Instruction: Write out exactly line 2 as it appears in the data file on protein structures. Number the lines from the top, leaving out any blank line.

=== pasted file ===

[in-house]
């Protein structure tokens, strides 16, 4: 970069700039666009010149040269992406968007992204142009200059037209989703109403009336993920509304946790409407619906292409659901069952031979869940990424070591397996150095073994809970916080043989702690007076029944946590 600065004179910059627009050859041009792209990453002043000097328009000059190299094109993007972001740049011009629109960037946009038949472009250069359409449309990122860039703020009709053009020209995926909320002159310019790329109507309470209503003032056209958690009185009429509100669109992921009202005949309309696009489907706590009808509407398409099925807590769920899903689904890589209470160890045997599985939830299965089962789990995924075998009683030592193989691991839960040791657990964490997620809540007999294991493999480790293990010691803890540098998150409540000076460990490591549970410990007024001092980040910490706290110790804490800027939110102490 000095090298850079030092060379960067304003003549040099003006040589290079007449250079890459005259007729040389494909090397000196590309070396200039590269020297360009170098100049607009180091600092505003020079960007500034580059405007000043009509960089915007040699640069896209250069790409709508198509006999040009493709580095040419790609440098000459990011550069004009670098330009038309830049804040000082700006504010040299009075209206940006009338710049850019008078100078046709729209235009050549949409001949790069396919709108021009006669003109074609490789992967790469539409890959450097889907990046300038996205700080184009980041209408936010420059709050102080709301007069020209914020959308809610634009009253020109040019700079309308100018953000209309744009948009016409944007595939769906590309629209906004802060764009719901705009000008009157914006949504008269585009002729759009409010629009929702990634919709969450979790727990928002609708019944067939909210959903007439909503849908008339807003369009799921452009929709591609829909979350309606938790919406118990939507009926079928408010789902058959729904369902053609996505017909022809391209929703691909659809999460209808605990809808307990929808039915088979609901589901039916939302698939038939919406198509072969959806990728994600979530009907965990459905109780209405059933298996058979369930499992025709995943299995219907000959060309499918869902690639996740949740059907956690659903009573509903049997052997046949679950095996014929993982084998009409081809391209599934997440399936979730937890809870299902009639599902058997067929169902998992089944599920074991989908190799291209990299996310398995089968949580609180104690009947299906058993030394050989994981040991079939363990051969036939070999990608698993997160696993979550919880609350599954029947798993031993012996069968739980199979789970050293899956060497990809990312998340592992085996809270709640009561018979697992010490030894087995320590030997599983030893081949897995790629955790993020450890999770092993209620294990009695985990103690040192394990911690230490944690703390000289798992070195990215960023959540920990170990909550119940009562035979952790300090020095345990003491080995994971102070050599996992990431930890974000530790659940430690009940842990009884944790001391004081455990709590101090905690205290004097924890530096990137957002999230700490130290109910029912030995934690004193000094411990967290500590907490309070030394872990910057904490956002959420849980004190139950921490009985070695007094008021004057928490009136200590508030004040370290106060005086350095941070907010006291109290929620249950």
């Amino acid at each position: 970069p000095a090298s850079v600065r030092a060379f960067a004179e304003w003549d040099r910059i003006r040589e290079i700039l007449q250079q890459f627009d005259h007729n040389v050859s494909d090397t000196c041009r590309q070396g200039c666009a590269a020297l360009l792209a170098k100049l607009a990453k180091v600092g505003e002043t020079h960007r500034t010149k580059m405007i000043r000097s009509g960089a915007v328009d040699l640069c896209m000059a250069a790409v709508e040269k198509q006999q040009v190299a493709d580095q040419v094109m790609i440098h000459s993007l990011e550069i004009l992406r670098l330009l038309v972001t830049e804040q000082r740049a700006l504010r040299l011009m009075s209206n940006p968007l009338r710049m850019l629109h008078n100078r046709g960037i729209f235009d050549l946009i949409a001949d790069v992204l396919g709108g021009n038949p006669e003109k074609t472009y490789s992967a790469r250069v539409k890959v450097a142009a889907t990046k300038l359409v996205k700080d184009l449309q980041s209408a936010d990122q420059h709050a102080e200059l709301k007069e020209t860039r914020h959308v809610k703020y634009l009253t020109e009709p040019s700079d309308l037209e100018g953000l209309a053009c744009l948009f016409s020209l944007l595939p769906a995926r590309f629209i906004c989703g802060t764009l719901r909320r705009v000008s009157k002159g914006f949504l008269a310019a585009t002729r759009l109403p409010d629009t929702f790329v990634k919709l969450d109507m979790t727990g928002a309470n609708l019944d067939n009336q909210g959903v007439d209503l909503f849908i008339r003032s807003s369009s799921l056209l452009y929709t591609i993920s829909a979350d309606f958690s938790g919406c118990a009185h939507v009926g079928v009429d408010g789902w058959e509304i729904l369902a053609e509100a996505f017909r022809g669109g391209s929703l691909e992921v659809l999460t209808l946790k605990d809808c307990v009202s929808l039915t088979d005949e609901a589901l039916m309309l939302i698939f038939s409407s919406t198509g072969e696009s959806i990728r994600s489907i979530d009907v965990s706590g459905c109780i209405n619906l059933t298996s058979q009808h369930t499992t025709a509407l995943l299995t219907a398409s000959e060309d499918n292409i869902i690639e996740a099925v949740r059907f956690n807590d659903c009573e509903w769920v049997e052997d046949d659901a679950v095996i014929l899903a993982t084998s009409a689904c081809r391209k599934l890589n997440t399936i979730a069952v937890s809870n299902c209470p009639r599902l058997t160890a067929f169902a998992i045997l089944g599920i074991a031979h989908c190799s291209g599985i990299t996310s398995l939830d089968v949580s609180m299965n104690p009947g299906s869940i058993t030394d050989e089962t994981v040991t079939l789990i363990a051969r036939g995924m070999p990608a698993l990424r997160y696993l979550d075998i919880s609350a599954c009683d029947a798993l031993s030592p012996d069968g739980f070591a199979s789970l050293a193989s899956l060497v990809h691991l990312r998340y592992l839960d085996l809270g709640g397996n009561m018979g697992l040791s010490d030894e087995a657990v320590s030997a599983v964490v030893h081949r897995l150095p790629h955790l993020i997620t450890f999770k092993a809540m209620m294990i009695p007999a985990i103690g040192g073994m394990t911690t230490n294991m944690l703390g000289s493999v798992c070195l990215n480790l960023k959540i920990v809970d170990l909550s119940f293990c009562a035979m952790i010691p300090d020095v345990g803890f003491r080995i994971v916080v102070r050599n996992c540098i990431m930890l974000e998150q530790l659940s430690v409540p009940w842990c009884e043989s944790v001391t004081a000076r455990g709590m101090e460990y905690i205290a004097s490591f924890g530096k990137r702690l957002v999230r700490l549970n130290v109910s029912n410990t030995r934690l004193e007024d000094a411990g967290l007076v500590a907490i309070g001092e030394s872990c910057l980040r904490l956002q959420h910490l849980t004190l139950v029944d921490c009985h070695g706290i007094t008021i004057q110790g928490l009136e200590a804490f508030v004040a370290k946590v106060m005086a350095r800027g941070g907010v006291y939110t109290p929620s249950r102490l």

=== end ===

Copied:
């Protein structure tokens, strides 16, 4: 970069700039666009010149040269992406968007992204142009200059037209989703109403009336993920509304946790409407619906292409659901069952031979869940990424070591397996150095073994809970916080043989702690007076029944946590 600065004179910059627009050859041009792209990453002043000097328009000059190299094109993007972001740049011009629109960037946009038949472009250069359409449309990122860039703020009709053009020209995926909320002159310019790329109507309470209503003032056209958690009185009429509100669109992921009202005949309309696009489907706590009808509407398409099925807590769920899903689904890589209470160890045997599985939830299965089962789990995924075998009683030592193989691991839960040791657990964490997620809540007999294991493999480790293990010691803890540098998150409540000076460990490591549970410990007024001092980040910490706290110790804490800027939110102490 000095090298850079030092060379960067304003003549040099003006040589290079007449250079890459005259007729040389494909090397000196590309070396200039590269020297360009170098100049607009180091600092505003020079960007500034580059405007000043009509960089915007040699640069896209250069790409709508198509006999040009493709580095040419790609440098000459990011550069004009670098330009038309830049804040000082700006504010040299009075209206940006009338710049850019008078100078046709729209235009050549949409001949790069396919709108021009006669003109074609490789992967790469539409890959450097889907990046300038996205700080184009980041209408936010420059709050102080709301007069020209914020959308809610634009009253020109040019700079309308100018953000209309744009948009016409944007595939769906590309629209906004802060764009719901705009000008009157914006949504008269585009002729759009409010629009929702990634919709969450979790727990928002609708019944067939909210959903007439909503849908008339807003369009799921452009929709591609829909979350309606938790919406118990939507009926079928408010789902058959729904369902053609996505017909022809391209929703691909659809999460209808605990809808307990929808039915088979609901589901039916939302698939038939919406198509072969959806990728994600979530009907965990459905109780209405059933298996058979369930499992025709995943299995219907000959060309499918869902690639996740949740059907956690659903009573509903049997052997046949679950095996014929993982084998009409081809391209599934997440399936979730937890809870299902009639599902058997067929169902998992089944599920074991989908190799291209990299996310398995089968949580609180104690009947299906058993030394050989994981040991079939363990051969036939070999990608698993997160696993979550919880609350599954029947798993031993012996069968739980199979789970050293899956060497990809990312998340592992085996809270709640009561018979697992010490030894087995320590030997599983030893081949897995790629955790993020450890999770092993209620294990009695985990103690040192394990911690230490944690703390000289798992070195990215960023959540920990170990909550119940009562035979952790300090020095345990003491080995994971102070050599996992990431930890974000530790659940430690009940842990009884944790001391004081455990709590101090905690205290004097924890530096990137957002999230700490130290109910029912030995934690004193000094411990967290500590907490309070030394872990910057904490956002959420849980004190139950921490009985070695007094008021004057928490009136200590508030004040370290106060005086350095941070907010006291109290929620249950």